Safety will be assessed by evaluating any association of major adverse events (re-arrest, bleeding, pulmonary edema, hypotension, acute renal insufficiency, and pneumonia) with early coronary angiography.


Secondary Outcome Measures :
  1. Survival from hospital at: 30 days post discharge and 180 days post discharge [ Time Frame: 30 days and 180 days ]
    Composite endpoint of improved left ventricular regional and global function (both regional wall motion analysis and left ventricular ejection fraction) as measured by echocardiography prior to hospital discharge, survival to discharge and favourable. Left ventricular regional function and left ventricular ejection fraction as measured by echocardiography will be measured prior to discharge or up to 180 days post hospital discharge.

  2. Cognitive functional status [ Time Frame: 180 days ]
    As measured by Modified Rankin Score (mRS) and Cerebral Performance Category (CPC) at multiple points up to 180 days post hospital discharge

  3. Neurocognitive Testing [ Time Frame: 180 days ]
    Neurocognitive function will be assessed at various time points utilizing a variety of tests from ICU discharge to 180 days post hospital discharge such as MMSE, MOCA, HADS, and IQCODE



Information from the National Library of Medicine

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Ages Eligible for Study:   18 Years and older   (Adult, Older Adult)
Sexes Eligible for Study:   All
Accepts Healthy Volunteers:   No
Criteria

Inclusion Criteria:

  1. All successfully resuscitated out-of-hospital cardiac arrest patients with a suspected cardiac etiology for their non-traumatic arrest
  2. Age greater than 18 years
  3. The post resuscitation ECG shows no evidence of ST segment elevation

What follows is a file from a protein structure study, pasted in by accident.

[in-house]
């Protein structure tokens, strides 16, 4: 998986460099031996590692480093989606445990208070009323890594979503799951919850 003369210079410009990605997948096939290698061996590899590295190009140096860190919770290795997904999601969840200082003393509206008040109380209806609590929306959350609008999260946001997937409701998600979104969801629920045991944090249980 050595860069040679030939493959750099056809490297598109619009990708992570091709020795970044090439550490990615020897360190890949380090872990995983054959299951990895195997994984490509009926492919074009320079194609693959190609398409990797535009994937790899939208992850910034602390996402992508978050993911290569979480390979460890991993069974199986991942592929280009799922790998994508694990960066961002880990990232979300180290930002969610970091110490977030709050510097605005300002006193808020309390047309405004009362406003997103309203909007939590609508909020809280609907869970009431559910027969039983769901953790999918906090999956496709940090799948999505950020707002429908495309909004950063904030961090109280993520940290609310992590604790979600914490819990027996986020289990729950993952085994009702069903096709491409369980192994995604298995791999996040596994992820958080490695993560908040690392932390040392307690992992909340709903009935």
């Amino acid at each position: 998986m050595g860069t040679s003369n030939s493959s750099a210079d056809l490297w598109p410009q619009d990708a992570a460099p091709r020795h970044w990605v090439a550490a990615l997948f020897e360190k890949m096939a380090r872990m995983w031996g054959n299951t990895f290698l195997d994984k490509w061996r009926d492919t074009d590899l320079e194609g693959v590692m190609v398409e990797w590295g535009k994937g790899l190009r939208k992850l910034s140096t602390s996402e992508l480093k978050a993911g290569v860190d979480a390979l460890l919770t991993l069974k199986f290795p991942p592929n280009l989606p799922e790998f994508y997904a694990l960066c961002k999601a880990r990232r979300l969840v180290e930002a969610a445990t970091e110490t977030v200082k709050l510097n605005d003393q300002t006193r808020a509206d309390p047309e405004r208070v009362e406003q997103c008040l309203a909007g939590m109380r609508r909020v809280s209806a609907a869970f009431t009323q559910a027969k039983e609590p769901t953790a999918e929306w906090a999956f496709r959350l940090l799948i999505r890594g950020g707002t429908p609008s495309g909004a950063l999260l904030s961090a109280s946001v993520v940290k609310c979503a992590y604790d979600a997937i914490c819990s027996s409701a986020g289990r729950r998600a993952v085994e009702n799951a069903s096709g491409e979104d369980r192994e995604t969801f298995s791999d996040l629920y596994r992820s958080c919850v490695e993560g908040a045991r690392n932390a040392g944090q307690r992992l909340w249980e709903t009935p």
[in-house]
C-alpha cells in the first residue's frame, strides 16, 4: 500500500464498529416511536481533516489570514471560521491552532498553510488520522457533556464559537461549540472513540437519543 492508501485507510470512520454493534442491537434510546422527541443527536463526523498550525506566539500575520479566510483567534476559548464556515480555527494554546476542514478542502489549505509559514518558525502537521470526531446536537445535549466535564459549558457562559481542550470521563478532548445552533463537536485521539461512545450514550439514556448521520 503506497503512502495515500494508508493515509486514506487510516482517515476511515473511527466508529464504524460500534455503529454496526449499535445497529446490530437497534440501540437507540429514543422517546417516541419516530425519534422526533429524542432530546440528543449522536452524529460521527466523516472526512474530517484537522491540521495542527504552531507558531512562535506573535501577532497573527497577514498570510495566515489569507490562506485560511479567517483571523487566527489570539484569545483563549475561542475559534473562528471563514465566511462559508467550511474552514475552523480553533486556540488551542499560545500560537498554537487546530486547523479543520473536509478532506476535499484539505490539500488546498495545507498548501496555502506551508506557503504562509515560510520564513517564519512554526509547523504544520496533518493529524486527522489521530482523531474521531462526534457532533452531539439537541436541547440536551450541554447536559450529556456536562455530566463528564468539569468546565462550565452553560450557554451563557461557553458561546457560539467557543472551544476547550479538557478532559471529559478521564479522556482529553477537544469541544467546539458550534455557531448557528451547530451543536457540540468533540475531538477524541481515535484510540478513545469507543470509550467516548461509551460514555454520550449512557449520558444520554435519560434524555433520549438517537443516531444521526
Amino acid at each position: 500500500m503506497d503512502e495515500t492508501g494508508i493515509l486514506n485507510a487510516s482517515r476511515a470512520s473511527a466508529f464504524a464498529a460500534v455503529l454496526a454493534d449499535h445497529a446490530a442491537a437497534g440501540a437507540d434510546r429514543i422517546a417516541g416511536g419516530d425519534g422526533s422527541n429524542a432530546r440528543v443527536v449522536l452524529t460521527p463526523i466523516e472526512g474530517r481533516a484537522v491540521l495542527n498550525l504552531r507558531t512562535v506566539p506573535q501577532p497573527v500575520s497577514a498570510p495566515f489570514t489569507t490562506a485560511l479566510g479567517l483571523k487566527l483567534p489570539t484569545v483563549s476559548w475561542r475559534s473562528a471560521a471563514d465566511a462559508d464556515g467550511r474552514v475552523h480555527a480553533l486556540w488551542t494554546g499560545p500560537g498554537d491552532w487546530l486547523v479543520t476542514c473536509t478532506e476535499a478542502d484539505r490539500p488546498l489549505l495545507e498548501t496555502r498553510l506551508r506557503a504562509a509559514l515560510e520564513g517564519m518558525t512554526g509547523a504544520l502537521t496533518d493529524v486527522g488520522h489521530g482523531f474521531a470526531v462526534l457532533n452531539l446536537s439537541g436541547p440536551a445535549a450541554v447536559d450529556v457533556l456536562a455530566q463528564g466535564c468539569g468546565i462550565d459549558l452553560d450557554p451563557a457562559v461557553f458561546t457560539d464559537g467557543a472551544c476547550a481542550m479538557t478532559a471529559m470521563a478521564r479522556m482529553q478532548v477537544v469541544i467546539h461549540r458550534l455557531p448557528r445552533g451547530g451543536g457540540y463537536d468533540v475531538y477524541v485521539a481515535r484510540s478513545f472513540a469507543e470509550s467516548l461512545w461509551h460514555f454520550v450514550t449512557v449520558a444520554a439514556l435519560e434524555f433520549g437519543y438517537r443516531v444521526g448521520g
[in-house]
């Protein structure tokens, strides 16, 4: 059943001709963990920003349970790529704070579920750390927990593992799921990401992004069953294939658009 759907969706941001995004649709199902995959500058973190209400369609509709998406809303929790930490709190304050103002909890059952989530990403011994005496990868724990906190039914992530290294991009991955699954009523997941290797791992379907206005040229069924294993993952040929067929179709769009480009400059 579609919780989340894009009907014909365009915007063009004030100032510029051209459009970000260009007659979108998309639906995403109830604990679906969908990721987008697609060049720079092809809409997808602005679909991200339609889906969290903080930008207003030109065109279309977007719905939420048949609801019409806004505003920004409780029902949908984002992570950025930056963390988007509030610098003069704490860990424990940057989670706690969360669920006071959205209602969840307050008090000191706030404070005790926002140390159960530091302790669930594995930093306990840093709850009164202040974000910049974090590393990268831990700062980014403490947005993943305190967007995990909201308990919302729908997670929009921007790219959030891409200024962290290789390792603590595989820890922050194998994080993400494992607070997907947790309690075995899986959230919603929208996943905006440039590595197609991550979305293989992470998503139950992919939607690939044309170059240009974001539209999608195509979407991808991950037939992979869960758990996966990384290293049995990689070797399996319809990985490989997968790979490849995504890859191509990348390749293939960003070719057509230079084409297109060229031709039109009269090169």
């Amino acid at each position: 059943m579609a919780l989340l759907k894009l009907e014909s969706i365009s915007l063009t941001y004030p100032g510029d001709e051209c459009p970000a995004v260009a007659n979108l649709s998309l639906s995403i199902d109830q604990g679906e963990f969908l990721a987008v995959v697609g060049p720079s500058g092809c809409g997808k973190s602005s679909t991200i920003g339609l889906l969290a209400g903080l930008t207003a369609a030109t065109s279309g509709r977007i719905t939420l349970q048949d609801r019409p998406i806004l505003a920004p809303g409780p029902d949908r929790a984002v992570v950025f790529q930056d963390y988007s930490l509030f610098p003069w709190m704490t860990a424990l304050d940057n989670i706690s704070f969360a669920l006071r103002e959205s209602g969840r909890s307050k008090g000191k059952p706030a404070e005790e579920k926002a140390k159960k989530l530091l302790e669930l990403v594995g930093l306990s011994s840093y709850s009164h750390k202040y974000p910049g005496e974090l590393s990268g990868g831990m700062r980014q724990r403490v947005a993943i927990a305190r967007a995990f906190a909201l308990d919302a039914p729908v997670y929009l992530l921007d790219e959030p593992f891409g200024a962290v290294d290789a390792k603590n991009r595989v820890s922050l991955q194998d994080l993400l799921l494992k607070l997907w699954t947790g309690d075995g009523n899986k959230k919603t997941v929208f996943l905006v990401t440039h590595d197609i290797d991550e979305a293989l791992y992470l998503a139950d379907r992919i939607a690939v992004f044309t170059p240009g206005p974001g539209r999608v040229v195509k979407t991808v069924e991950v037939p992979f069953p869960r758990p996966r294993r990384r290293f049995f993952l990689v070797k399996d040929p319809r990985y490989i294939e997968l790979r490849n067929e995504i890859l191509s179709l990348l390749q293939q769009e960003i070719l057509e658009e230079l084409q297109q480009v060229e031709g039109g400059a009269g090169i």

Exclusion Criteria:

  1. Non-resuscitated (no sustained pulse and BP)
  2. Presence ST segment elevation or new left bundle branch block present on the post-resuscitation ECG
  3. Suspected non-cardiac etiology for their arrest such as respiratory failure, asphyxia, pulmonary embolus, shock, trauma, drug overdose, or CNS bleed as likely cause of the cardiac arrest
  4. Known "Do Not Resuscitate" status
  5. Minors (<18 years old)
  6. Prisoners
  7. Significant bleeding or blunt trauma
  8. Known or confirmed pregnancy test by urinalysis
  9. Patients who are known to have received any other investigational therapies within the 30 days prior to enrollment or during study duration will be excluded unless these studies have been reviewed and approved by the Study Steering Committee.
  10. Known "opt out" choice; wearing Opt-out band for any EFIC approved study or on an "Opt-out" list

Information from the National Library of Medicine

To learn more about this study, you or your doctor may contact the study research staff using the contact information provided by the sponsor.

Please refer to this study by its ClinicalTrials.gov identifier (NCT number): NCT02387398


Locations
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United States, Arizona
Banner University Medical Center-South Campus
Tucson, Arizona, United States, 85724
Banner University Medical Center-Tucson Campus
Tucson, Arizona, United States, 85724
United States, Maine
Tufts University School of Medicine, Maine Medical Center
Portland, Maine, United States, 04103
United States, Minnesota
Mayo Clinic Cardiovascular Research Unit
Rochester, Minnesota, United States, 55905
Australia, Victoria
Alfred Hospital
Melbourne, Victoria, Australia, 3004
Slovenia
University Medical Center Ljubljana
Ljubljana, Slovenia
Sponsors and Collaborators
University of Arizona
Maine Medical Center
University Medical Centre Ljubljana
Mayo Clinic
The Alfred
Investigators
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Principal Investigator: Karl B Kern, MD University of Arizona

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Responsible Party: Karl Kern, MD, University of Arizona
ClinicalTrials.gov Identifier: NCT02387398    
First Posted: March 13, 2015    Key Record Dates
Last Update Posted: January 18, 2019
Last Verified: January 2019
Individual Participant Data (IPD) Sharing Statement:
Plan to Share IPD: Yes
Additional relevant MeSH terms:
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Heart Arrest
Out-of-Hospital Cardiac Arrest
Hypothermia
Heart Diseases
Cardiovascular Diseases
Body Temperature Changes
Signs and Symptoms